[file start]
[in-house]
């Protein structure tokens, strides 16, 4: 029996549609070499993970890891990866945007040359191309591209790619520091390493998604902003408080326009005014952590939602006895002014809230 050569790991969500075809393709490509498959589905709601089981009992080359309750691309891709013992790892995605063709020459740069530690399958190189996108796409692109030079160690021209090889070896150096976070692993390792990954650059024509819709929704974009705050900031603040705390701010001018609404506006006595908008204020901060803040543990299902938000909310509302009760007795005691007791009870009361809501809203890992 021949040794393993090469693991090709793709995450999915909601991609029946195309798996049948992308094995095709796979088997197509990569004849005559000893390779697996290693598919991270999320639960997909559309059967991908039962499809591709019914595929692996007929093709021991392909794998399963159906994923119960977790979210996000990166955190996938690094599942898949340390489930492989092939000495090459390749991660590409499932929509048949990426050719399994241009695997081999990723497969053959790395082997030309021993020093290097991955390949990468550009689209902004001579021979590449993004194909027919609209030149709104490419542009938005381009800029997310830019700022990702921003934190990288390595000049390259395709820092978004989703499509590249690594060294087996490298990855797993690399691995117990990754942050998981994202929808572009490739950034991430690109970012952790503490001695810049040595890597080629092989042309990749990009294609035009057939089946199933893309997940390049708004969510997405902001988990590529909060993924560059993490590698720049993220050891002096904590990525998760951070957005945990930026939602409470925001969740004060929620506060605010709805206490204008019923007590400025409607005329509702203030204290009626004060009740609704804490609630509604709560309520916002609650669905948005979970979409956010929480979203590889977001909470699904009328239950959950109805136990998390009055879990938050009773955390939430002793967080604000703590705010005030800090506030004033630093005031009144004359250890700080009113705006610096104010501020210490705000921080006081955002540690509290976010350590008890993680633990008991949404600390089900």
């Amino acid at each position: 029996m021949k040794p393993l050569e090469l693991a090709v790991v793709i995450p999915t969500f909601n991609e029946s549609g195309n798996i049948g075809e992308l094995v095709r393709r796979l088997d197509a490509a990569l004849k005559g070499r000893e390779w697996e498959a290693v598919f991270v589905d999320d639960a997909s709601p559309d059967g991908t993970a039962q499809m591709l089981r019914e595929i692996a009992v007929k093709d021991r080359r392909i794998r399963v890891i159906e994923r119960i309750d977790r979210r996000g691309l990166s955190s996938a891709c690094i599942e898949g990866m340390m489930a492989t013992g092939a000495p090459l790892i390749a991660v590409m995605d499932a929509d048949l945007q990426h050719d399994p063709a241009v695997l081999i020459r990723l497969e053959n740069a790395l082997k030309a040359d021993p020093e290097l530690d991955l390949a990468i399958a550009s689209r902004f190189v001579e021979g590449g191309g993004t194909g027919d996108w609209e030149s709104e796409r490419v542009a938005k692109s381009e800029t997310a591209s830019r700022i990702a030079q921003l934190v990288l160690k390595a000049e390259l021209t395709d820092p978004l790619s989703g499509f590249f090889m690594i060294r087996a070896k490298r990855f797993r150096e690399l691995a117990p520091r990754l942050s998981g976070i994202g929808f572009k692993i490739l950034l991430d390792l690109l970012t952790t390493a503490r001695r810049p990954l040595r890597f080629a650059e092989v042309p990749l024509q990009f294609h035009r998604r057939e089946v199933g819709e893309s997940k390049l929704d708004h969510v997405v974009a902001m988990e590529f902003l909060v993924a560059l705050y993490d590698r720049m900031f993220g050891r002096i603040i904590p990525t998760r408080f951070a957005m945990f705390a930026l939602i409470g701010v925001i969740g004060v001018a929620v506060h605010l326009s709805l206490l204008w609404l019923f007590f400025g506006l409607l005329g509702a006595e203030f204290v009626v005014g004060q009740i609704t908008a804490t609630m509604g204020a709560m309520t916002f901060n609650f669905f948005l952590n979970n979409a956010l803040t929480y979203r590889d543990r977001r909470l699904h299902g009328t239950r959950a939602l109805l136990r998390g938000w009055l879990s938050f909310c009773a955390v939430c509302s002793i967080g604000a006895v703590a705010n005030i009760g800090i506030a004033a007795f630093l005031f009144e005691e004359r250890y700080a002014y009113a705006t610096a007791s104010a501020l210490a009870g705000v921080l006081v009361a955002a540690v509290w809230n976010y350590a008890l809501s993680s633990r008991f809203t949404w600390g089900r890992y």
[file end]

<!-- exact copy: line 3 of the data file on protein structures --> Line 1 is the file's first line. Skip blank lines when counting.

């Amino acid at each position: 029996m021949k040794p393993l050569e090469l693991a090709v790991v793709i995450p999915t969500f909601n991609e029946s549609g195309n798996i049948g075809e992308l094995v095709r393709r796979l088997d197509a490509a990569l004849k005559g070499r000893e390779w697996e498959a290693v598919f991270v589905d999320d639960a997909s709601p559309d059967g991908t993970a039962q499809m591709l089981r019914e595929i692996a009992v007929k093709d021991r080359r392909i794998r399963v890891i159906e994923r119960i309750d977790r979210r996000g691309l990166s955190s996938a891709c690094i599942e898949g990866m340390m489930a492989t013992g092939a000495p090459l790892i390749a991660v590409m995605d499932a929509d048949l945007q990426h050719d399994p063709a241009v695997l081999i020459r990723l497969e053959n740069a790395l082997k030309a040359d021993p020093e290097l530690d991955l390949a990468i399958a550009s689209r902004f190189v001579e021979g590449g191309g993004t194909g027919d996108w609209e030149s709104e796409r490419v542009a938005k692109s381009e800029t997310a591209s830019r700022i990702a030079q921003l934190v990288l160690k390595a000049e390259l021209t395709d820092p978004l790619s989703g499509f590249f090889m690594i060294r087996a070896k490298r990855f797993r150096e690399l691995a117990p520091r990754l942050s998981g976070i994202g929808f572009k692993i490739l950034l991430d390792l690109l970012t952790t390493a503490r001695r810049p990954l040595r890597f080629a650059e092989v042309p990749l024509q990009f294609h035009r998604r057939e089946v199933g819709e893309s997940k390049l929704d708004h969510v997405v974009a902001m988990e590529f902003l909060v993924a560059l705050y993490d590698r720049m900031f993220g050891r002096i603040i904590p990525t998760r408080f951070a957005m945990f705390a930026l939602i409470g701010v925001i969740g004060v001018a929620v506060h605010l326009s709805l206490l204008w609404l019923f007590f400025g506006l409607l005329g509702a006595e203030f204290v009626v005014g004060q009740i609704t908008a804490t609630m509604g204020a709560m309520t916002f901060n609650f669905f948005l952590n979970n979409a956010l803040t929480y979203r590889d543990r977001r909470l699904h299902g009328t239950r959950a939602l109805l136990r998390g938000w009055l879990s938050f909310c009773a955390v939430c509302s002793i967080g604000a006895v703590a705010n005030i009760g800090i506030a004033a007795f630093l005031f009144e005691e004359r250890y700080a002014y009113a705006t610096a007791s104010a501020l210490a009870g705000v921080l006081v009361a955002a540690v509290w809230n976010y350590a008890l809501s993680s633990r008991f809203t949404w600390g089900r890992y």